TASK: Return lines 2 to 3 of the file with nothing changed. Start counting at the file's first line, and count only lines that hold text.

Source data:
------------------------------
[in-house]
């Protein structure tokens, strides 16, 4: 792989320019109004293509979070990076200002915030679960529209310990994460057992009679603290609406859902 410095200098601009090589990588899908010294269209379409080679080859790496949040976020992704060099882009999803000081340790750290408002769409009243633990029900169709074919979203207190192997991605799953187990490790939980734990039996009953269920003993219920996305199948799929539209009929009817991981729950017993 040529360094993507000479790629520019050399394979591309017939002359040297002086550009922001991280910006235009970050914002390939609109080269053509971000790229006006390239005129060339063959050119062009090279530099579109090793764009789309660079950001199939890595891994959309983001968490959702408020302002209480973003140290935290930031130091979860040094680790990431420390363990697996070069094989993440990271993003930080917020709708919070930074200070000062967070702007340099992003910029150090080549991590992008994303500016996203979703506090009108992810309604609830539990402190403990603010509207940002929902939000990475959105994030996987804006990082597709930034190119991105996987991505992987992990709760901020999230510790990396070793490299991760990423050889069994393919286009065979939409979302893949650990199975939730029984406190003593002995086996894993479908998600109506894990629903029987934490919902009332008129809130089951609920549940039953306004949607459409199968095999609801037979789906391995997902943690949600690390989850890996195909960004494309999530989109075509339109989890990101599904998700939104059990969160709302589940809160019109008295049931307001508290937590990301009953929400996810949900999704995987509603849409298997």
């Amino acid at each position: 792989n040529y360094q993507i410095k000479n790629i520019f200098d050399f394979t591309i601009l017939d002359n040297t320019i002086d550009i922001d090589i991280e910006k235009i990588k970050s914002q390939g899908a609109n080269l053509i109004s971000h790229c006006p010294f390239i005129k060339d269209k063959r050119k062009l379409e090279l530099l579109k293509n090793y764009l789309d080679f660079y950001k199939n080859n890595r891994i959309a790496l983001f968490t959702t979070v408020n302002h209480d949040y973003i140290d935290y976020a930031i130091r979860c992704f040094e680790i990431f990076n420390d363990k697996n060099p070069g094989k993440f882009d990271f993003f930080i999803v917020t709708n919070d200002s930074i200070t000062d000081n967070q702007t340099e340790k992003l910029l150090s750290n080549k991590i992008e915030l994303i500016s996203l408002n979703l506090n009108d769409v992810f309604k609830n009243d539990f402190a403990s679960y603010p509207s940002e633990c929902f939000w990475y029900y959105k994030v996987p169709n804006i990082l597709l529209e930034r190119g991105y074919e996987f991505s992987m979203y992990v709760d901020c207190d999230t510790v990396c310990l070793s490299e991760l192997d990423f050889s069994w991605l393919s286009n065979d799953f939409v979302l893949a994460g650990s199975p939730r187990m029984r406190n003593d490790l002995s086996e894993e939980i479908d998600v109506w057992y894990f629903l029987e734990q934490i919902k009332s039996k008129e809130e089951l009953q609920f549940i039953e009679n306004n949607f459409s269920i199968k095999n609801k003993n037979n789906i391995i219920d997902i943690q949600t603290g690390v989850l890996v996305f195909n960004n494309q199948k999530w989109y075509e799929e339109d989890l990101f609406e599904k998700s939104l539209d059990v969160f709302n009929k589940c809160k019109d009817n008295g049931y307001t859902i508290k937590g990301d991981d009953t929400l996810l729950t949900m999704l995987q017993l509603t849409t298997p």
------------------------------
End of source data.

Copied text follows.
């Protein structure tokens, strides 16, 4: 792989320019109004293509979070990076200002915030679960529209310990994460057992009679603290609406859902 410095200098601009090589990588899908010294269209379409080679080859790496949040976020992704060099882009999803000081340790750290408002769409009243633990029900169709074919979203207190192997991605799953187990490790939980734990039996009953269920003993219920996305199948799929539209009929009817991981729950017993 040529360094993507000479790629520019050399394979591309017939002359040297002086550009922001991280910006235009970050914002390939609109080269053509971000790229006006390239005129060339063959050119062009090279530099579109090793764009789309660079950001199939890595891994959309983001968490959702408020302002209480973003140290935290930031130091979860040094680790990431420390363990697996070069094989993440990271993003930080917020709708919070930074200070000062967070702007340099992003910029150090080549991590992008994303500016996203979703506090009108992810309604609830539990402190403990603010509207940002929902939000990475959105994030996987804006990082597709930034190119991105996987991505992987992990709760901020999230510790990396070793490299991760990423050889069994393919286009065979939409979302893949650990199975939730029984406190003593002995086996894993479908998600109506894990629903029987934490919902009332008129809130089951609920549940039953306004949607459409199968095999609801037979789906391995997902943690949600690390989850890996195909960004494309999530989109075509339109989890990101599904998700939104059990969160709302589940809160019109008295049931307001508290937590990301009953929400996810949900999704995987509603849409298997």
């Amino acid at each position: 792989n040529y360094q993507i410095k000479n790629i520019f200098d050399f394979t591309i601009l017939d002359n040297t320019i002086d550009i922001d090589i991280e910006k235009i990588k970050s914002q390939g899908a609109n080269l053509i109004s971000h790229c006006p010294f390239i005129k060339d269209k063959r050119k062009l379409e090279l530099l579109k293509n090793y764009l789309d080679f660079y950001k199939n080859n890595r891994i959309a790496l983001f968490t959702t979070v408020n302002h209480d949040y973003i140290d935290y976020a930031i130091r979860c992704f040094e680790i990431f990076n420390d363990k697996n060099p070069g094989k993440f882009d990271f993003f930080i999803v917020t709708n919070d200002s930074i200070t000062d000081n967070q702007t340099e340790k992003l910029l150090s750290n080549k991590i992008e915030l994303i500016s996203l408002n979703l506090n009108d769409v992810f309604k609830n009243d539990f402190a403990s679960y603010p509207s940002e633990c929902f939000w990475y029900y959105k994030v996987p169709n804006i990082l597709l529209e930034r190119g991105y074919e996987f991505s992987m979203y992990v709760d901020c207190d999230t510790v990396c310990l070793s490299e991760l192997d990423f050889s069994w991605l393919s286009n065979d799953f939409v979302l893949a994460g650990s199975p939730r187990m029984r406190n003593d490790l002995s086996e894993e939980i479908d998600v109506w057992y894990f629903l029987e734990q934490i919902k009332s039996k008129e809130e089951l009953q609920f549940i039953e009679n306004n949607f459409s269920i199968k095999n609801k003993n037979n789906i391995i219920d997902i943690q949600t603290g690390v989850l890996v996305f195909n960004n494309q199948k999530w989109y075509e799929e339109d989890l990101f609406e599904k998700s939104l539209d059990v969160f709302n009929k589940c809160k019109d009817n008295g049931y307001t859902i508290k937590g990301d991981d009953t929400l996810l729950t949900m999704l995987q017993l509603t849409t298997p």